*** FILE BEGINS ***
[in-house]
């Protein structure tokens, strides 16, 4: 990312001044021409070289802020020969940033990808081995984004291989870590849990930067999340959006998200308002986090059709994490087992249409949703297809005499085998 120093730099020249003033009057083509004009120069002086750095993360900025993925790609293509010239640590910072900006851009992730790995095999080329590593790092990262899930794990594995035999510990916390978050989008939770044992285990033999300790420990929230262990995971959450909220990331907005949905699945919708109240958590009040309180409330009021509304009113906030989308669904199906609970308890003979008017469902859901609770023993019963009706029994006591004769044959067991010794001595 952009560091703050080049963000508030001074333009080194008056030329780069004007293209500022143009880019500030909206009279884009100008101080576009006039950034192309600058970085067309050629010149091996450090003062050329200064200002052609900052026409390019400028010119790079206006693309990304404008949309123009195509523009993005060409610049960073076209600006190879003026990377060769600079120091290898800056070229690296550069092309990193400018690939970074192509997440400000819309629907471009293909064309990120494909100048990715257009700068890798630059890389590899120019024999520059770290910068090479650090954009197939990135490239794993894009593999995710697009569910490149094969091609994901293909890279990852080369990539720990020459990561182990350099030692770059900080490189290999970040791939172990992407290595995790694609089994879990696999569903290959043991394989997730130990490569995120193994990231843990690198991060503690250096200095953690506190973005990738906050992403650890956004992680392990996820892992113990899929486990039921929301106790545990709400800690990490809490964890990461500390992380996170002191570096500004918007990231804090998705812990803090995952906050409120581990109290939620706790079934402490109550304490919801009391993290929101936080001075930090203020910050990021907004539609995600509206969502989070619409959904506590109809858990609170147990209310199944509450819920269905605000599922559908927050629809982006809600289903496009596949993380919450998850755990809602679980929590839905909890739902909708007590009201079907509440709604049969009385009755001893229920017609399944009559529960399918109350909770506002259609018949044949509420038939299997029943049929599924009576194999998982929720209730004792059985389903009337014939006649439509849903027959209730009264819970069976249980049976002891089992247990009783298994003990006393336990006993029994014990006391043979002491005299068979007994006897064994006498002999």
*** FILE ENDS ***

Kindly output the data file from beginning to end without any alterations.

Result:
[in-house]
């Protein structure tokens, strides 16, 4: 990312001044021409070289802020020969940033990808081995984004291989870590849990930067999340959006998200308002986090059709994490087992249409949703297809005499085998 120093730099020249003033009057083509004009120069002086750095993360900025993925790609293509010239640590910072900006851009992730790995095999080329590593790092990262899930794990594995035999510990916390978050989008939770044992285990033999300790420990929230262990995971959450909220990331907005949905699945919708109240958590009040309180409330009021509304009113906030989308669904199906609970308890003979008017469902859901609770023993019963009706029994006591004769044959067991010794001595 952009560091703050080049963000508030001074333009080194008056030329780069004007293209500022143009880019500030909206009279884009100008101080576009006039950034192309600058970085067309050629010149091996450090003062050329200064200002052609900052026409390019400028010119790079206006693309990304404008949309123009195509523009993005060409610049960073076209600006190879003026990377060769600079120091290898800056070229690296550069092309990193400018690939970074192509997440400000819309629907471009293909064309990120494909100048990715257009700068890798630059890389590899120019024999520059770290910068090479650090954009197939990135490239794993894009593999995710697009569910490149094969091609994901293909890279990852080369990539720990020459990561182990350099030692770059900080490189290999970040791939172990992407290595995790694609089994879990696999569903290959043991394989997730130990490569995120193994990231843990690198991060503690250096200095953690506190973005990738906050992403650890956004992680392990996820892992113990899929486990039921929301106790545990709400800690990490809490964890990461500390992380996170002191570096500004918007990231804090998705812990803090995952906050409120581990109290939620706790079934402490109550304490919801009391993290929101936080001075930090203020910050990021907004539609995600509206969502989070619409959904506590109809858990609170147990209310199944509450819920269905605000599922559908927050629809982006809600289903496009596949993380919450998850755990809602679980929590839905909890739902909708007590009201079907509440709604049969009385009755001893229920017609399944009559529960399918109350909770506002259609018949044949509420038939299997029943049929599924009576194999998982929720209730004792059985389903009337014939006649439509849903027959209730009264819970069976249980049976002891089992247990009783298994003990006393336990006993029994014990006391043979002491005299068979007994006897064994006498002999």